Reproduction Notes
RG-102.13 Disc13
Contact
Wilfrid Laurier University Library
Email:libarch@wlu.ca
Website:
Agency street/mail address:

75 University Avenue West, Waterloo, ON Canada N2L 3C5

Full Text

{Lutheran Theological Seminary and Waterloo College

Waterloo, Ontario}

July 28, 1922.

Dear Mother:-

I arrived at home last evening about six o’clock, about 2 hours later than I expected due to my missing one radial car at Hamilton. I found Bonnie looking rather thin and bad from worry and grieving. But she has cheered up considerably since I came and is almost her natural self again. She is worrying a little now because she cut my vacation short, but I told her I simply couldn’t stay and enjoy my vacation when I knew that she was sitting at home lonely and grieving over the loss of her father. All the children were delighted to see me back again and all wanted to talk at once and tell me everything that had happened. I got home with about $18 to the good although my expenses coming back were heavier than those going down, due principally to the fact that I had more meals to buy. Bonnie didn’t go to her father’s funeral not merely because she didn’t have the money but also because she didn’t have the clothes and couldn’t get them ready in time even if she had had sufficient money for the trip. After the first paroxysms of grief were past she takes her father’s death more philosophically than I thought she would and I am sure she feels a lot better now that I am home. I was sorry that my visit had to be cut short as it was, but it was certainly fine while it lasted and I enjoyed every minute of it. I want to thank all of you for the very good time you gave me. Tell Mabel I regret very much that I did get to see her on my trip, and I know that she is not more disappointed over it than I am. I think I left a shirt and probably some other wash in my room up stairs. You might wrap them up with the coat when you send it. Perhaps you had better register or insure the parcel, as the coat would be a considerable loss if it should be stolen or go astray. Baby Ruth was very glad to see me back. She looked a little puzzled at first but soon recognized me and didn’t want to be with anybody else. She crawls on all fours now – bear fashion – and gets up and walks around chairs, cots, tables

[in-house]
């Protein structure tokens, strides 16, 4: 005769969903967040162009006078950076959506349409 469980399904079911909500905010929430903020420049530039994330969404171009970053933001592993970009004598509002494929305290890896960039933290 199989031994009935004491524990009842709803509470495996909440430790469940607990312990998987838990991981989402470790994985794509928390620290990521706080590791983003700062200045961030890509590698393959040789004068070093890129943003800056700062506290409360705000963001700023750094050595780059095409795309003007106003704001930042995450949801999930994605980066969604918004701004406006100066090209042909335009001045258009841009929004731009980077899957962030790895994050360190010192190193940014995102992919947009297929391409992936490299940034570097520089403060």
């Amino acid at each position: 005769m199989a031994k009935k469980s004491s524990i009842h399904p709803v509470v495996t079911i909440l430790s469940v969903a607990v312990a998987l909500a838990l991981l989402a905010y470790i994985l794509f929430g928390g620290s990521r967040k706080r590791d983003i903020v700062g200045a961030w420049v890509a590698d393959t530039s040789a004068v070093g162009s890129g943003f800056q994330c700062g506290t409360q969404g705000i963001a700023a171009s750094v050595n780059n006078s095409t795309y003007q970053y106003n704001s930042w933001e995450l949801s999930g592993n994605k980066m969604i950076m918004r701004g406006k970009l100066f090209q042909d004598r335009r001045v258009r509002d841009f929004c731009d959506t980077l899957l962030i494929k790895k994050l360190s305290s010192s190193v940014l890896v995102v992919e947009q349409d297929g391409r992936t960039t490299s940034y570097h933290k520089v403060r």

(Page 2)

and things. I think she will soon be walking alone. The weather here is remarkably cool. I did not experience such weather anywhere during my trip. Last night we slept comfortably under blankets and the breeze to-day is strong and decidedly cool. My rambling rose has one bunch of blossoms and is very pretty. The garden is looking fine and we are having an abundance of cucumbers, beans etc. The corn will be along next week. In fact I suppose one could find some now. There has been a generous supply of rain and everything is looking fine. My beer is particularly good, having stood long enough to get some age on it. I do not think you ought to have given me my note. I felt rather bad about it because I had not paid anything on it. But I had fully intended to pay it and that is the only indebtedness I have to look after, so I think I would have got around to it eventually. Bonnie expected to hear some particulars of her father’s death, but has so far heard nothing beyond the telegram she received announcing his death and the time of the funeral. The Summer School closed last night with the commisioning of Pastor Irschick. The school was successful financially and has some $30 to the good. Prof. and Mrs. Zinck left this morning for Nova Scotia via Ottawa, Quebec etc, on their vacation. They will be gone a month. The boys want me to go in swimming with them this afternoon and as it is getting late I will close. Thanking you one and all for your many kindnesses to me while among you,

I am

Most Sincerely yours,

[signed]

Carroll H. Little.

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C. H. Little to Candace Little, July 28, 1922


Handwritten letter from Carroll Herman Little to his mother on July 28, 1922. Little discussed family life with wife Bonnie and their children; his work as a Lutheran pastor and faculty member at the Evangelical Lutheran Seminary of Canada in Waterloo, Ontario; his vacation to North Carolina; the death of Bonnie's father, I. B. DeLong; and the commissioning of Pastor Irschick.